Thanks (1)
Replying to Wanderer:
avatar
By ajj.jones
23rd Mar 2018 16:23

I couldn’t agree more
A total nonsense that no body really understands

Thanks (0)
Replying to Wanderer:
avatar
By paulwakefield1
23rd Mar 2018 17:48

But at least FRS102 is more cognizant of that by looking at the current residual value rather than the historical one which means that frequently depreciation for buildings will be zero or will become zero during the life of the asset depending on inflation and deterioration.

Thanks (0)
avatar
By john hextall
28th Mar 2018 11:08

My understanding of this (which may well be wrong of course) is that buildings are normally depreciated over 25 years on the basis that, if you use a commercial building for this period, it will probably need substantial rebuilding work at the end. So the value is spread over 25 years worth of accounts to more accurately reflect the actual costs of doing business. You have a certain amount of choice as to whether it is 25 years or 50 or whatever depending on the actual business.

Thanks (0)
avatar
By ASF
28th Mar 2018 12:16

Without having checked FRS102, I suspect it might need to be based on a "valuation" of the building rather than merely what the directors "feel". I would expect this would normally be based on some externally verifiable valuation, such as from a commercial property agent, RICS member, or similar. After all, we all "feel" our properties are worth more now that they used to be!! Also, whilst an underlying presumption that the land on which the property sits may appreciate in value (but even that may not be so certain in recent times!), I think it might be that there could be an underlying presumption of the opposite as far as the building goes. Should there be an evidenced increase in value, some consideration of what can and cannot be done with any revaluation reserve created from recognising any increased value in the books, will also need to be made.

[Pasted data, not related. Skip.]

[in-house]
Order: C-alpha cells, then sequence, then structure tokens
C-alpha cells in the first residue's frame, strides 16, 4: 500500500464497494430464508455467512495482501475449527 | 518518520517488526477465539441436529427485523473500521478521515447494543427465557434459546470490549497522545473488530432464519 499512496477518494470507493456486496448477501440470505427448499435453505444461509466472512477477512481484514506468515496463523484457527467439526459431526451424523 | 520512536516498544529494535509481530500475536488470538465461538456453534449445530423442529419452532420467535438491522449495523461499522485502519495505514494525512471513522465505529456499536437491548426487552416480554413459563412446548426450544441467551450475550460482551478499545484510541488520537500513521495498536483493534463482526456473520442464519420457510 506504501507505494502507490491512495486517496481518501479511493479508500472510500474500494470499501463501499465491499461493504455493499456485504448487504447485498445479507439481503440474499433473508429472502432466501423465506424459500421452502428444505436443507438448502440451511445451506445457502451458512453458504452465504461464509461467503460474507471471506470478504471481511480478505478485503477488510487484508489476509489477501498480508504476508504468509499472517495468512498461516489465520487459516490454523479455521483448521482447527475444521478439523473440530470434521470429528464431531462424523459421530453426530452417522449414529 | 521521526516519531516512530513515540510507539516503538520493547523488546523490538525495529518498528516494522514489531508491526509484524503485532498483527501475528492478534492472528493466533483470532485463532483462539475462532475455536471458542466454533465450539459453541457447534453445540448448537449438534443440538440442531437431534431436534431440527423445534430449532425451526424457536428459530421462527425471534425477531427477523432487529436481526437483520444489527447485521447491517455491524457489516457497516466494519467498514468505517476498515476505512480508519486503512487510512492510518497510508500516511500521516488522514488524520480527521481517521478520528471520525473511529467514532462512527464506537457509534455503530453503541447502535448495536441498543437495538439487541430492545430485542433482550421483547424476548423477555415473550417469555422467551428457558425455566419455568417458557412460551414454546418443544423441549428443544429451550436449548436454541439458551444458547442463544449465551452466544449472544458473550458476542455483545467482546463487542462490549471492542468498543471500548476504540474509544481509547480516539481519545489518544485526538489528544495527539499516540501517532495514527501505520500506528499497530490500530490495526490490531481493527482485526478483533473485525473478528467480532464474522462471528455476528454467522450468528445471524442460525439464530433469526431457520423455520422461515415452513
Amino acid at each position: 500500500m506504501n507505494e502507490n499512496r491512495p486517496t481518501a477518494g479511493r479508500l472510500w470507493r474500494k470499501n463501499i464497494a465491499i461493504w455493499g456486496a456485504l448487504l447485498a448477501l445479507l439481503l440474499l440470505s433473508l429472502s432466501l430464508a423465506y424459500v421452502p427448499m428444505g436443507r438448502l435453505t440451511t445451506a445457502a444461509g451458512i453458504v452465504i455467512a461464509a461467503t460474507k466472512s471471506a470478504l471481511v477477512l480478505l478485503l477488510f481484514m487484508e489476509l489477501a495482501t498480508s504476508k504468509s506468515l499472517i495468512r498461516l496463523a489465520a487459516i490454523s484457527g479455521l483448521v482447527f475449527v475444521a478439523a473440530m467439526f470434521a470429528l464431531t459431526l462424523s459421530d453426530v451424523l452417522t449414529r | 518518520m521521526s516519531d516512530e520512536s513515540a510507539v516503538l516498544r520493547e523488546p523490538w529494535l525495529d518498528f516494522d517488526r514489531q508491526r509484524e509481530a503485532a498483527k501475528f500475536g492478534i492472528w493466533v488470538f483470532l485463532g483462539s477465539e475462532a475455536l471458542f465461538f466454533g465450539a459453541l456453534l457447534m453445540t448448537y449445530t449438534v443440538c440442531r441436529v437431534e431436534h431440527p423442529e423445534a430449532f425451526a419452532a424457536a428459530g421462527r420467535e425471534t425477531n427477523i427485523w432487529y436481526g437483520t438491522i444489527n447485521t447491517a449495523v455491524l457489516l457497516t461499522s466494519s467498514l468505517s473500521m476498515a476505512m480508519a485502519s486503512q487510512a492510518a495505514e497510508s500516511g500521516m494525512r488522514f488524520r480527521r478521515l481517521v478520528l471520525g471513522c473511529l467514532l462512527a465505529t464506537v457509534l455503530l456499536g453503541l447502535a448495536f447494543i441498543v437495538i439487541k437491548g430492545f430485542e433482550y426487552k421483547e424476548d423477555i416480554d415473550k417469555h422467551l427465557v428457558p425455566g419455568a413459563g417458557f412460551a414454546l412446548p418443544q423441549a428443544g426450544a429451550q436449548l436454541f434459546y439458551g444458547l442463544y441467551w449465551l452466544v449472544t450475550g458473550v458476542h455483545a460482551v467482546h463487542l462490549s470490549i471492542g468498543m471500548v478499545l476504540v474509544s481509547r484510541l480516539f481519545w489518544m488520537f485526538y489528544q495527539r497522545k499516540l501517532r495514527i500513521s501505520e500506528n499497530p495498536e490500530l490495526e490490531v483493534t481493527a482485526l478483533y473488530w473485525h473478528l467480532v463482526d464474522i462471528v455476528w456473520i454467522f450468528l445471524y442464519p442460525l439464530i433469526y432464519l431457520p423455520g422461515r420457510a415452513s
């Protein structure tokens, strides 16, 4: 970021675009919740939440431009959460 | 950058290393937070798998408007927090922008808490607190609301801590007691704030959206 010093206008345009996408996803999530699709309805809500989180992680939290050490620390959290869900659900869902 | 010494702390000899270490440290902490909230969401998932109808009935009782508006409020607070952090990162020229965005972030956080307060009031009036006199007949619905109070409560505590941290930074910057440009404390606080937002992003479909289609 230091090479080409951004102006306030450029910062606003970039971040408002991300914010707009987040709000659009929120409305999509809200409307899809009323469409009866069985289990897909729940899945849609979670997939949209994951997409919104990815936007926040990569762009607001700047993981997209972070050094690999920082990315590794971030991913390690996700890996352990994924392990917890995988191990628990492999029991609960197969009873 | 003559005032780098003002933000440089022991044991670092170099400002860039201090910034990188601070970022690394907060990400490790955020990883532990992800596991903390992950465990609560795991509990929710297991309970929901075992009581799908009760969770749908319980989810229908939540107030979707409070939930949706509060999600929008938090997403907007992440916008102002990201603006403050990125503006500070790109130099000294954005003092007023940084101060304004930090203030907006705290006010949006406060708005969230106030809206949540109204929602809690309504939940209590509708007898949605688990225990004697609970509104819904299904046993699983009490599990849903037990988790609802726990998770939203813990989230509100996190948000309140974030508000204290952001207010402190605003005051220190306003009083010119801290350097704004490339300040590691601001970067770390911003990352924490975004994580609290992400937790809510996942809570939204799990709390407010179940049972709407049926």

Thanks (0)
avatar
By rememberscarborough
28th Mar 2018 13:31

Common sense tells you that any building has a finite life and should therefore be depreciated (2% being a reasonable assumption for a long life asset).

The assumption that the property increases in value is separate to this and will need to be covered by a re-valuation say every 3-5 years. Any change in valuation is then booked to the revaluation reserve and depreciation recalculated over the remaining life of the asset.

The nett effect is probably pretty close to your nil depreciation of the original value but the accounts do show what the true value of the asset is likely to be rather than just netting it off.

BTW my last employer added an extension and reduced the value of the asset because all the value was in the land and increasing the size of the building just meant it would cost more to knock it down...

Thanks (0)
Replying to rememberscarborough:
avatar
By Wanderer
28th Mar 2018 13:37

Quote:

Common sense tells you that any building has a finite life

Agreed.
Quote:

and should therefore be depreciated (2% being a reasonable assumption for a long life asset).

But does this necessarily follow? See my 23rd Mar 2018 16:14 post above.
Thanks (0)
Replying to rememberscarborough:
avatar
By paulwakefield1
28th Mar 2018 15:45

The residual value and therefore the depreciation charge is a separate matter from revaluations and changes in the current value.

The residual value definition has changed under FRS102. It is now: "Residual value is defined as the estimated amount that an entity would currently obtain from disposal of an asset, after deducting the estimated costs of disposal, if the asset were already of the age and in the condition expected at the end of its useful life."

Thus the residual value used in the depreciation calculation can fluctuate over the life of an asset. If residual values increase, depreciation may cease.

Thanks (0)
Share this content